In reality, the concerns about rapid switching have proven to be unfounded, as the inevitable issues associated with changing carriers aren’t something most consumers or businesses are willing to go through on a more than an occasional basis. In fact, carriers have warmed to the many new opportunities that eSIMs enable. The degree of control and precision that carriers can apply to different rate plans offers significantly more flexibility than they’ve ever had. For example, if a carrier wants to offer a special plan for students on specific devices, they can make sure the eSIM profiles needed for those plans are locked to specific devices. This avoids the possibility of removing a physical SIM card from one device and then using it another.
Carriers and business customers also have a whole range of possibilities when it comes to private cellular networks. According to a recently published study by TECHnalysis Research of US-based companies interested in private 5G networks, roughly 85% of organizations want the ability to use devices on their private networks as well as the existing public networks from the major carriers. The only way to do that is to have multiple SIM profiles—one for each network type. In the era of physical SIMs, that often meant having to have two physical SIM slots, which many devices don’t support. eSIMs, on the other hand, offer support for up to 8 unique profiles that can be switched between, making the process significantly easier.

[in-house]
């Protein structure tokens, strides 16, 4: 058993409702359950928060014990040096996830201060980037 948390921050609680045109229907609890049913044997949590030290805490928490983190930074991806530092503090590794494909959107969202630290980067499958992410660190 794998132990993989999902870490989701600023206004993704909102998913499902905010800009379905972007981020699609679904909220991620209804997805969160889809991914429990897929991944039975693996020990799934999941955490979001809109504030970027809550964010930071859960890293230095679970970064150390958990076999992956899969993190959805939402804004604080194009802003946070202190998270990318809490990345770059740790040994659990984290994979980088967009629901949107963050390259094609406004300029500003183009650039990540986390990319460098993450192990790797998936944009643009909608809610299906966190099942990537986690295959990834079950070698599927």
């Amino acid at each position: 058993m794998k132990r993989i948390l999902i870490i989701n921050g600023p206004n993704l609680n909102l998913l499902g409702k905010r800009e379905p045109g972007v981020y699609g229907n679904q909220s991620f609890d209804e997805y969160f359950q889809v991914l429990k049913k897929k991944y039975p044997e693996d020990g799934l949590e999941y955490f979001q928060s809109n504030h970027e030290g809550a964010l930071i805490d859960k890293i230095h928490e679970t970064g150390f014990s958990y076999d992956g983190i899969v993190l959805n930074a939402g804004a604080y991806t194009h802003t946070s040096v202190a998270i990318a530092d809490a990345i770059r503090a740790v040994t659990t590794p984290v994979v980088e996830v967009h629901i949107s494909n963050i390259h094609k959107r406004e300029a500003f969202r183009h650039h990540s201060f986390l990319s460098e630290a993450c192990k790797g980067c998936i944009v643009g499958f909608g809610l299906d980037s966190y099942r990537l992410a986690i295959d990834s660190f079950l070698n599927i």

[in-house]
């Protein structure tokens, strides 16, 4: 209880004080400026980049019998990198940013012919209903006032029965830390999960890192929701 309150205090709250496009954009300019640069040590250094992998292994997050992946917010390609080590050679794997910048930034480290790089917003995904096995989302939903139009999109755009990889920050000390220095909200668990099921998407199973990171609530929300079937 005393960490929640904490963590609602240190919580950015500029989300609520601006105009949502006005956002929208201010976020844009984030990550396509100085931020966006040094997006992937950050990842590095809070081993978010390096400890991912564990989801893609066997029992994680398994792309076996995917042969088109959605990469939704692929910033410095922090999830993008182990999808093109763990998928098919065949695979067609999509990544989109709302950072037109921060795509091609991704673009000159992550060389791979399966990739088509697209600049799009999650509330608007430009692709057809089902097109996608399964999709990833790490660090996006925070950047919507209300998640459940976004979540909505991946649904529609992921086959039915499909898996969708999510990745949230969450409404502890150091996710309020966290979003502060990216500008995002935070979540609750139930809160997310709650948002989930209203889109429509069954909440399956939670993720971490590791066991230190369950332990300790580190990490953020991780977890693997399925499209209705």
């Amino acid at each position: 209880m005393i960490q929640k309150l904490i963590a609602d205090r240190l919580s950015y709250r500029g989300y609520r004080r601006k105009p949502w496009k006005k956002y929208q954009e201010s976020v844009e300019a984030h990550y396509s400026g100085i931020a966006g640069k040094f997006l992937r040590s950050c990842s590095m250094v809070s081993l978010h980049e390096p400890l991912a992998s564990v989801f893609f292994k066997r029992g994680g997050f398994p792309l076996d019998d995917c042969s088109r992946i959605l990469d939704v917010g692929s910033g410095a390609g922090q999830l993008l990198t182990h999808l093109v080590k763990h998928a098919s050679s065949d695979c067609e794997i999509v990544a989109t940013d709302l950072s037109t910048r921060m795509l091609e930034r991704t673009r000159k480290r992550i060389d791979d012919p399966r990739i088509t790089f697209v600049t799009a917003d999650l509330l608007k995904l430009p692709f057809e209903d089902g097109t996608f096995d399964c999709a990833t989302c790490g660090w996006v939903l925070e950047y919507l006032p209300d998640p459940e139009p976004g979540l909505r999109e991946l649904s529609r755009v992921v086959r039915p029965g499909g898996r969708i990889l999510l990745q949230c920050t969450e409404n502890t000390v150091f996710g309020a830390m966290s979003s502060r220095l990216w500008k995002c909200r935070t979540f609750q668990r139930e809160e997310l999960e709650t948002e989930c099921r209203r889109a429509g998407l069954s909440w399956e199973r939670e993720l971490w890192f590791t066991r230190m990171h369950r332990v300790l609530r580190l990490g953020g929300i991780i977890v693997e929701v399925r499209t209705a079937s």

Also, for consumers who travel internationally and have become accustomed to purchasing or renting a new SIM from a local carrier to avoid roaming charges, eSIMs offer a significantly easier and more flexible option.
For device makers, eSIMs are also a great choice. Whether it’s for a connected car, connected exercise machine or anything in between, many companies have had to deal with the extra costs and hassles of inserting the right physical SIM for different countries or regions. With eSIMs, the device can be provisioned once the customer turns it on in the location in which they intend to use it. In the process, they can save time, money and potential frustrations.